City is a 1952 science fiction fix-up novel by Clifford D. Simak. The original version consists of eight linked short stories, all originally published between 1944 and 1951, along with brief "notes" on each of the stories. These notes were created especially for the book, and serve as a bridging story of their own. The book was reprinted as ACE #D-283 in 1958, cover illustration by Ed Valigursky.
Simak published a ninth City tale in 1973 called "Epilog". A 1980 edition of City includes this ninth tale; some (but not all) subsequent editions of the book also include "Epilog".
About the author
Clifford Donald Simak (August 3, 1904 – April 25, 1988) was an American science fiction writer. He was honored by fans with three Hugo Awards and by colleagues with one Nebula Award. The Science Fiction Writers of America made him its third SFWA Grand Master and the Horror Writers Association made him one of three inaugural winners of the Bram Stoker Award for Lifetime Achievement.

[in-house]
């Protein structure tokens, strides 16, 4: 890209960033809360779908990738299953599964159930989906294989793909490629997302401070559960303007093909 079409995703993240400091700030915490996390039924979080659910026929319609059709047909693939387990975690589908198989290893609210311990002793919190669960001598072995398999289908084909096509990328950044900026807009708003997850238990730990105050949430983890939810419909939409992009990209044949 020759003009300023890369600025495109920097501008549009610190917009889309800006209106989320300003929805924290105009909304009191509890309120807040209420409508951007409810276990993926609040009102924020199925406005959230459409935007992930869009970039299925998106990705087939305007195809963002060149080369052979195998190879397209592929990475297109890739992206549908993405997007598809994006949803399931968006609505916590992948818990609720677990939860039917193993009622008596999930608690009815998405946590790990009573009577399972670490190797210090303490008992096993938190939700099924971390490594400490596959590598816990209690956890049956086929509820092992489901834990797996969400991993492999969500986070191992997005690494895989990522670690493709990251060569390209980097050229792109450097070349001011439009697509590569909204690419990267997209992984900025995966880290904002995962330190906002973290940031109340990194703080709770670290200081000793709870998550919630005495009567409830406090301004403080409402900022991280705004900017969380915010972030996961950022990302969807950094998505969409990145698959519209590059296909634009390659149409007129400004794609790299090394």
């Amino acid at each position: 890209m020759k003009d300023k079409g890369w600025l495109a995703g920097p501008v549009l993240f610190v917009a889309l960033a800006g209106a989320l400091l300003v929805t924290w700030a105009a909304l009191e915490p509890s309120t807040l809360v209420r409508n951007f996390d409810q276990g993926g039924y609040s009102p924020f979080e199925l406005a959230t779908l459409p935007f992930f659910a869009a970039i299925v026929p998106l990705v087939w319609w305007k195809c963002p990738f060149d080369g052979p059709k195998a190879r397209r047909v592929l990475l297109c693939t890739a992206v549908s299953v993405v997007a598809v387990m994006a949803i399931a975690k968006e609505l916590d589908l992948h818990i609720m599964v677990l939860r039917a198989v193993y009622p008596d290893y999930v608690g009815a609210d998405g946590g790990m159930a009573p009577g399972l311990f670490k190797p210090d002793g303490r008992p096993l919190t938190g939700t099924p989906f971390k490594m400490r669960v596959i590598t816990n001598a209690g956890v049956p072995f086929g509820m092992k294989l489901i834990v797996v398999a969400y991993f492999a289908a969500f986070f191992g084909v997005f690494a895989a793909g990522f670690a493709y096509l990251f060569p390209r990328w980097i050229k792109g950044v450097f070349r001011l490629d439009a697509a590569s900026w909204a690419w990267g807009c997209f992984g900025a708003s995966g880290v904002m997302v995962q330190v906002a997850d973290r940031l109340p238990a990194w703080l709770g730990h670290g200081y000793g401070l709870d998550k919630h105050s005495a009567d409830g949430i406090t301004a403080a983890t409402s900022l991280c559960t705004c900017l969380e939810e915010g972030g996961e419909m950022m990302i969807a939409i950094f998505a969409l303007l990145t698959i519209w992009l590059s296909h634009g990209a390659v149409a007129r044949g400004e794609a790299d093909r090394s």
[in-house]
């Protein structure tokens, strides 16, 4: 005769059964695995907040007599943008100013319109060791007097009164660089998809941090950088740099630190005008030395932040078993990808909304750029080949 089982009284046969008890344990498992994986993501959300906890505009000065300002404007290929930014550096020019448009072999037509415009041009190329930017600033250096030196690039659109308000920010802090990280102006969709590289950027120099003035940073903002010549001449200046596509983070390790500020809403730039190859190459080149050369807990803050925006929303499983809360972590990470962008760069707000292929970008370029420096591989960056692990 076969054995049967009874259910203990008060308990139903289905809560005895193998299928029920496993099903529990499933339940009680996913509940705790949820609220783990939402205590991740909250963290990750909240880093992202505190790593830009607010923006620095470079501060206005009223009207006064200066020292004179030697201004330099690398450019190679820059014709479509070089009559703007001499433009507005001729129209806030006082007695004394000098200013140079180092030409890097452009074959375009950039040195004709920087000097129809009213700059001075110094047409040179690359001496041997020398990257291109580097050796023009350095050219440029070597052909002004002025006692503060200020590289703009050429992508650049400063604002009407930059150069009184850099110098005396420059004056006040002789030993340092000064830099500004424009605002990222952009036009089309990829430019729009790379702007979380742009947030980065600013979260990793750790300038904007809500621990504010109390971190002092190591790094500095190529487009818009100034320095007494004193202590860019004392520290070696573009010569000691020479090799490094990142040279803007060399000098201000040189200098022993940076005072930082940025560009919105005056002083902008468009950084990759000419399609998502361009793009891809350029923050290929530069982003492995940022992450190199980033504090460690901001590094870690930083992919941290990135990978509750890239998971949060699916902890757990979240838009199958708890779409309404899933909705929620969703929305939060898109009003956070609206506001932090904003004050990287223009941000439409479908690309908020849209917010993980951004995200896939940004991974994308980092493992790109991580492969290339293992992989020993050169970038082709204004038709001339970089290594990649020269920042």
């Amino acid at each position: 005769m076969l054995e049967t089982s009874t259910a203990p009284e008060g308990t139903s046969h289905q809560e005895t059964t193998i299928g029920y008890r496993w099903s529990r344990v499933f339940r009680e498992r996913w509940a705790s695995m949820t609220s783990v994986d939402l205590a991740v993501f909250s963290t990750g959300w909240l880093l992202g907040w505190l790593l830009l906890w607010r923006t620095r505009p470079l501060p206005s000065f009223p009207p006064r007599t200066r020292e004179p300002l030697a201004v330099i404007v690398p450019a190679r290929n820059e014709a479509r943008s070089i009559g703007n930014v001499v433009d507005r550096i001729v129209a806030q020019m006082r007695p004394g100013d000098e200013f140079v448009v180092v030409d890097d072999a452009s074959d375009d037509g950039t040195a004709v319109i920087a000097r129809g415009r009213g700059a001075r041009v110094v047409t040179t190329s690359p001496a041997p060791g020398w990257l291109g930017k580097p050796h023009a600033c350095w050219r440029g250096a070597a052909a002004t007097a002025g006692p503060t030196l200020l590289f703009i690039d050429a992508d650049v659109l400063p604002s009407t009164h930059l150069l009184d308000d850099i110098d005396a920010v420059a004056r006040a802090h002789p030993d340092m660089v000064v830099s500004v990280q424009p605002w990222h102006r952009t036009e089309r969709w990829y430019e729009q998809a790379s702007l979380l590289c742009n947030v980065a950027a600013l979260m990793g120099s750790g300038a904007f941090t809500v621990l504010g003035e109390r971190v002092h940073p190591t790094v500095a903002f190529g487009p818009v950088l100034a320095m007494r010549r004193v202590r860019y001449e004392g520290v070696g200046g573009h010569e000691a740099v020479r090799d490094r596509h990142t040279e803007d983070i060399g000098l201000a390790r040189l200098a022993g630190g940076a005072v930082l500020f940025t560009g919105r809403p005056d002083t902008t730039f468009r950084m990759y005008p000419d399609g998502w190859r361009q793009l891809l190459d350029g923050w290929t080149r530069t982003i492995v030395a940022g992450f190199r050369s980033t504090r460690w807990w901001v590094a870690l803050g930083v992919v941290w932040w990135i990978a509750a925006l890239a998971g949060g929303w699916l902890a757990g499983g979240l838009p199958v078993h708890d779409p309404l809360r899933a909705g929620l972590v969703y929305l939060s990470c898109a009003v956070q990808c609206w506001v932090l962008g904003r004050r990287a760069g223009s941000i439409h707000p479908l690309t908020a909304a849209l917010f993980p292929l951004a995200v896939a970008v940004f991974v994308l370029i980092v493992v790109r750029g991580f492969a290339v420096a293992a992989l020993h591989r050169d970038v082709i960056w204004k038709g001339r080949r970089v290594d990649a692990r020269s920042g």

Simak became interested in science fiction after reading the works of H. G. Wells as a child. His first contribution to the literature was "The World of the Red Sun", published by Hugo Gernsback in the December 1931 issue of Wonder Stories with one opening illustration by Frank R. Paul. Within a year he placed three more stories in Gernsback's pulp magazines and one in Astounding Stories, then Edited by Harry Bates. But his only science fiction publication between 1932 and 1938 was The Creator (Marvel Tales #4, March–April 1935), a notable story with religious implications, which was then rare in the genre.
Once John W. Campbell, at the helm of Astounding from October 1937, began redefining the field, Simak returned and was a regular contributor to Astounding Science Fiction (as it was renamed in 1938) throughout the Golden Age of Science Fiction (1938–1950). At first, as in the 1939 serial novel Cosmic Engineers, he wrote in the tradition of the earlier "superscience" subgenre[clarification needed] that E. E. "Doc" Smith perfected, but he soon developed his own style, which is usually described as gentle and pastoral. During this period, Simak also published a number of war and western stories in pulp magazines. His best-known novel may be City, a collection of short stories with a common theme of mankind's eventual exodus from Earth.